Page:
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Toy Story 2


By Vladimir Zelevinsky

Directed by John Lasseter

Written by Andrew Stanton, Rita Hsiao, Doug Chamberlain, Chris Webb, John Lasseter, Peter Docter, Ash Brannon

With the voices of Tom Hanks, Tim Allen, Joan Cusack, Kelsey Grammer, Don Rickles, Jim Varney, Wallace Shawn, John Ratzenberger, Wayne Knight, Jodi Benson

Lightning does strikes twice, at least for John Lasseter and his team of computer artists at Pixar who have created a sequel which is just as good as its excellent predecessor. After the minor misstep of A Bug’s Life, which was merely entertaining, Toy Story 2 is an instant classic, one of the most creative and fun movies of this year.

Now that nobody can be surprised by a completely computer-generated movie (after all, we already had three), Toy Story 2 manages to easily avoid any semblance of resting on the laurels. The visuals are even more detailed and complex; the action scenes are similarly exciting; the characters are as funny as they come and yet feel perfectly realistic (for a bunch of walking and talking toys, this is no small feat). What’s more, compared to the original, the sequel possesses an inordinate amount of emotional heft: while the kids can watch it and laugh, the adults can recognize and relate to several clearly conveyed moral dilemmas, which make the movie a deeply emotional experience.

The storyline is somewhat similar to that of the first movie, albeit with a mirror twist: this time, it’s the cowboy Woody (voice of Tom Hanks) who’s missing, and it’s up for his pal Buzz Lightyear (Tim Allen) and the assorted menagerie of toys to save him. The characters include old familiar faces like Mr. Potatohead (Don Rickles), now married, Slinky Dog (Jim Varney), Rex the insecure dinosaur (Wallace Shawn), Hamm the piggybank (John Ratzenberger) and others. Eventually, they are joined by some of Woody’s old pals, cowgirl Jessie (Joan Cusack) and Stinky Pete the Prospector (Kelsey Grammer), as well as Ms. Merchandise herself, Barbie (Jodi Benson, the original voice of the Little Mermaid).

It’s clear that the people who made this film had as much fun as the audience that watches it. The script is funny and witty, the art direction and editing are just right, and the voice actors are having the time of their lives. While the first film was stolen by Tim Allen, this one belongs mostly to Tom Hanks and Joan Cusack, who manage to make their characters both realistically flawed and empathic.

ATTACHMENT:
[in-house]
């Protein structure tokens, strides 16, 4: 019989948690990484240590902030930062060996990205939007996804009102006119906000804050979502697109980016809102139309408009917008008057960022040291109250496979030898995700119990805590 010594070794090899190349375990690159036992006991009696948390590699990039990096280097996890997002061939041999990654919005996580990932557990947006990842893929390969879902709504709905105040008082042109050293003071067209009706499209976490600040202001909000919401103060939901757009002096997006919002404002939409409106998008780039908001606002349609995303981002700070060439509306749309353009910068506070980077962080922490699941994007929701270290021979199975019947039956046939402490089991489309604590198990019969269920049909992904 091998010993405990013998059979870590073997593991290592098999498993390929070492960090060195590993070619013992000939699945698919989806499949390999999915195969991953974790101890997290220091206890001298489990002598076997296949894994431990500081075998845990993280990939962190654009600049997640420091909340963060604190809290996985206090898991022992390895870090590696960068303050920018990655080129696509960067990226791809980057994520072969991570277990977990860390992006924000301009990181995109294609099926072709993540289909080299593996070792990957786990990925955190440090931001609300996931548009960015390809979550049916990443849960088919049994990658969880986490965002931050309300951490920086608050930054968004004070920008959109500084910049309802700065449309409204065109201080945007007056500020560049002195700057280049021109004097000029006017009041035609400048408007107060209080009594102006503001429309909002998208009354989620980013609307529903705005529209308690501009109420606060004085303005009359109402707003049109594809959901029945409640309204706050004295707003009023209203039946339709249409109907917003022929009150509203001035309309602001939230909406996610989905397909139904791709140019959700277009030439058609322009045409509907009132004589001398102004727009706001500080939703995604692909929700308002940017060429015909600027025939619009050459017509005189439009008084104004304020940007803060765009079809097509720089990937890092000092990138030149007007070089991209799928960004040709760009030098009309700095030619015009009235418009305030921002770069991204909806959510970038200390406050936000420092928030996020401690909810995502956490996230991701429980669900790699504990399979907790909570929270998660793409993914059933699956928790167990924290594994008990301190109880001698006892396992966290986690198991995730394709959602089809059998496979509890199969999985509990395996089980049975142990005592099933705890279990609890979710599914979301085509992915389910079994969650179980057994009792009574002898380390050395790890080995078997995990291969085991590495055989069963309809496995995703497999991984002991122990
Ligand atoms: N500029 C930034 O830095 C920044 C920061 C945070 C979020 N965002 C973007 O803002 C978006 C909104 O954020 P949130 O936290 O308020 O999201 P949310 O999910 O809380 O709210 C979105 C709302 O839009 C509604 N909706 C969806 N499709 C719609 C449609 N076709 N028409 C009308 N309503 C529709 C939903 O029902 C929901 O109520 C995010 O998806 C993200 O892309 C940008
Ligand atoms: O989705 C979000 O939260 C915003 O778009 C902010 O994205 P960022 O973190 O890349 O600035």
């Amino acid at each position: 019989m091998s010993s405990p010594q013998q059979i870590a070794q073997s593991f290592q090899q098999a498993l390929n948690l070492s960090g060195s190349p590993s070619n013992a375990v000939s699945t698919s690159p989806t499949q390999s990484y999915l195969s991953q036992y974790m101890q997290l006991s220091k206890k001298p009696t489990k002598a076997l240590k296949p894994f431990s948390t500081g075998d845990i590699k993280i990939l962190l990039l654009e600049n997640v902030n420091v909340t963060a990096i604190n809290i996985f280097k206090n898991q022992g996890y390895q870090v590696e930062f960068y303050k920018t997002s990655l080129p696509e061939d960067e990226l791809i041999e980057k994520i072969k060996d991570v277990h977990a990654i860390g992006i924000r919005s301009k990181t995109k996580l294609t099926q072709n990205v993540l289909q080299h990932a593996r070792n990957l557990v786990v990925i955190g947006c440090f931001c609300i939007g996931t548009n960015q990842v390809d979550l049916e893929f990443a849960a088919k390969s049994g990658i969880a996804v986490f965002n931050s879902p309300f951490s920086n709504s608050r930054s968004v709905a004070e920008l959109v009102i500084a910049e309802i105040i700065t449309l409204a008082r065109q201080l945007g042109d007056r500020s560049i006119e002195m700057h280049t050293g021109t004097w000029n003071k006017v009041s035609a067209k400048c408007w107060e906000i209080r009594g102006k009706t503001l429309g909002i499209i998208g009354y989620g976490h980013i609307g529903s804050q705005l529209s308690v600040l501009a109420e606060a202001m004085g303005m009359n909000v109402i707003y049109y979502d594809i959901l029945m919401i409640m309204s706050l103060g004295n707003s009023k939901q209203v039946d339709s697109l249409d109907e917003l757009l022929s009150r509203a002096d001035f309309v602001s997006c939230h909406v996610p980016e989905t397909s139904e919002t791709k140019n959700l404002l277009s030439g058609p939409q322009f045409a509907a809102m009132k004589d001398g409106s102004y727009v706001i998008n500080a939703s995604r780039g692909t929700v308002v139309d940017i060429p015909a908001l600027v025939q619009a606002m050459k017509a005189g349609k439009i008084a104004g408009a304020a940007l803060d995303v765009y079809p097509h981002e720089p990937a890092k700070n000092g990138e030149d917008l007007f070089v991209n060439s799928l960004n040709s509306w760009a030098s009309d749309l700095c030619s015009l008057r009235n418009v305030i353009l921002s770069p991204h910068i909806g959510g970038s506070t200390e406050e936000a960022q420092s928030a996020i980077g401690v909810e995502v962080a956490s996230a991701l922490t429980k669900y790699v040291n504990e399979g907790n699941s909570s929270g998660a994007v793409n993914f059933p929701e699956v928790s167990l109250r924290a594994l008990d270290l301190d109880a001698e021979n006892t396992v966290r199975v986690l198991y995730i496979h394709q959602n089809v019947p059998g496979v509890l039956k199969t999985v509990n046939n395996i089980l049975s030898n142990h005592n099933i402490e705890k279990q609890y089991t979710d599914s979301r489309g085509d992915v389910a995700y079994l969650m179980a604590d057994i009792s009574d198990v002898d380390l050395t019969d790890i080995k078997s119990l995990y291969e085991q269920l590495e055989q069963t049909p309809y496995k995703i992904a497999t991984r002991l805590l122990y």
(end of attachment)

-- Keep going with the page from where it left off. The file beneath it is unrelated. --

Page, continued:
Toy Story 2 passes the test of all good movies: there’s something happening all the time, and this “something” occurs on all the levels. There’s the plot, which is complex, unexpected, and fast-paced. There’s the astonishing amount of visual invention, consistently upping the stakes. There’s the humor which ranges from the kid-level slapstick to the quite grown-up jokes to some purely adult references (there’s one line about a honeymoon which I’m surprised made its way into a G-rated picture). As a result, there’s something for everyone here: while kids can enjoy the videogame-like opening, the adults can laugh at the unexpected Also Sprach Zarathustra reference. There are also references and in-jokes a-plenty, including pokes at Star Wars, Indiana Jones, Jurassic Park, Howdy Doody, and even the merchandising hysteria surrounding Disney animated releases. The title character from Pixar’s Oscar-winning short Geri’s Game even makes a cameo appearance.

There are some problems with the narrative, to be sure; perhaps betraying its initial destination as a direct-to-tape release, some plot points seem to function more like plot devices, and the pacing is a bit off here and there. It’s also not quite as laugh-out-loud funny as the original was, and not as suspenseful.

On the other hand, Toy Story 2 includes the year’s most emotional sequence, a startling flashback, narrated by one of the toys. It seemingly comes from nowhere and it’s nothing short of stunning. Even when accompanied by an average pop song (by Sarah McLachlan), this scene is simply staggering. When a kids’ animated adventure seamlessly integrates a subtext about transiency of love, you know you are watching something remarkable.